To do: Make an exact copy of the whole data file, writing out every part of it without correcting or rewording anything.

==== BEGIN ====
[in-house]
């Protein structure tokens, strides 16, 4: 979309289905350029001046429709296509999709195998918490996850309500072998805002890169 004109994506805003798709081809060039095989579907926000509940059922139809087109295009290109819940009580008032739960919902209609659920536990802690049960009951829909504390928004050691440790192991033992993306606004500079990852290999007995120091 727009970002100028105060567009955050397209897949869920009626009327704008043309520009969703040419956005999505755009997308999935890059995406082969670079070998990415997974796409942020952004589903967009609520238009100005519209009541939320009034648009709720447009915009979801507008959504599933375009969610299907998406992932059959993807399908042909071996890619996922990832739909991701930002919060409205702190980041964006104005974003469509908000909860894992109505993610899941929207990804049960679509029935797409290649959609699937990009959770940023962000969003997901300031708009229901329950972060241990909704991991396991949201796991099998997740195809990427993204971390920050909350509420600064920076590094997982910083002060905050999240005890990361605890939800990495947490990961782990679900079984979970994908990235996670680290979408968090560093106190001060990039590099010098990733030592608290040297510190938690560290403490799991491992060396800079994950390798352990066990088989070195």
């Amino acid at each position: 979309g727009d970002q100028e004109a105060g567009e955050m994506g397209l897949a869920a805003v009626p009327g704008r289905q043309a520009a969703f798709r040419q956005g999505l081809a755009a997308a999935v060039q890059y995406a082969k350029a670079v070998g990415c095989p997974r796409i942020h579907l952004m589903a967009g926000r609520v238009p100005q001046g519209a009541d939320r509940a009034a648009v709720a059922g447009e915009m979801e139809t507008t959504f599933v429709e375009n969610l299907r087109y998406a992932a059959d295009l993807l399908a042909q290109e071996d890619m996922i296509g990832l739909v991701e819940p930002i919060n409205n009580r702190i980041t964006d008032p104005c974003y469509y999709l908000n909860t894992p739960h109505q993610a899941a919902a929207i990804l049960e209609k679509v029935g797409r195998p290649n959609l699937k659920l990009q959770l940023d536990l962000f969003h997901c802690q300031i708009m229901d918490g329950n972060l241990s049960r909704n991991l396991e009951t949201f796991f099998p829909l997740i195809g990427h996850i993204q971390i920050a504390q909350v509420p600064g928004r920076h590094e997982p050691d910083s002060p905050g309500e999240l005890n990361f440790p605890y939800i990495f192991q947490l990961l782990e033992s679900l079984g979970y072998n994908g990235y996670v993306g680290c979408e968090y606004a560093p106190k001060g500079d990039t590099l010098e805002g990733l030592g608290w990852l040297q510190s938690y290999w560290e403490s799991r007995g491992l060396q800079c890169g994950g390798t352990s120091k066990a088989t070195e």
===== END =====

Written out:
[in-house]
């Protein structure tokens, strides 16, 4: 979309289905350029001046429709296509999709195998918490996850309500072998805002890169 004109994506805003798709081809060039095989579907926000509940059922139809087109295009290109819940009580008032739960919902209609659920536990802690049960009951829909504390928004050691440790192991033992993306606004500079990852290999007995120091 727009970002100028105060567009955050397209897949869920009626009327704008043309520009969703040419956005999505755009997308999935890059995406082969670079070998990415997974796409942020952004589903967009609520238009100005519209009541939320009034648009709720447009915009979801507008959504599933375009969610299907998406992932059959993807399908042909071996890619996922990832739909991701930002919060409205702190980041964006104005974003469509908000909860894992109505993610899941929207990804049960679509029935797409290649959609699937990009959770940023962000969003997901300031708009229901329950972060241990909704991991396991949201796991099998997740195809990427993204971390920050909350509420600064920076590094997982910083002060905050999240005890990361605890939800990495947490990961782990679900079984979970994908990235996670680290979408968090560093106190001060990039590099010098990733030592608290040297510190938690560290403490799991491992060396800079994950390798352990066990088989070195």
């Amino acid at each position: 979309g727009d970002q100028e004109a105060g567009e955050m994506g397209l897949a869920a805003v009626p009327g704008r289905q043309a520009a969703f798709r040419q956005g999505l081809a755009a997308a999935v060039q890059y995406a082969k350029a670079v070998g990415c095989p997974r796409i942020h579907l952004m589903a967009g926000r609520v238009p100005q001046g519209a009541d939320r509940a009034a648009v709720a059922g447009e915009m979801e139809t507008t959504f599933v429709e375009n969610l299907r087109y998406a992932a059959d295009l993807l399908a042909q290109e071996d890619m996922i296509g990832l739909v991701e819940p930002i919060n409205n009580r702190i980041t964006d008032p104005c974003y469509y999709l908000n909860t894992p739960h109505q993610a899941a919902a929207i990804l049960e209609k679509v029935g797409r195998p290649n959609l699937k659920l990009q959770l940023d536990l962000f969003h997901c802690q300031i708009m229901d918490g329950n972060l241990s049960r909704n991991l396991e009951t949201f796991f099998p829909l997740i195809g990427h996850i993204q971390i920050a504390q909350v509420p600064g928004r920076h590094e997982p050691d910083s002060p905050g309500e999240l005890n990361f440790p605890y939800i990495f192991q947490l990961l782990e033992s679900l079984g979970y072998n994908g990235y996670v993306g680290c979408e968090y606004a560093p106190k001060g500079d990039t590099l010098e805002g990733l030592g608290w990852l040297q510190s938690y290999w560290e403490s799991r007995g491992l060396q800079c890169g994950g390798t352990s120091k066990a088989t070195e």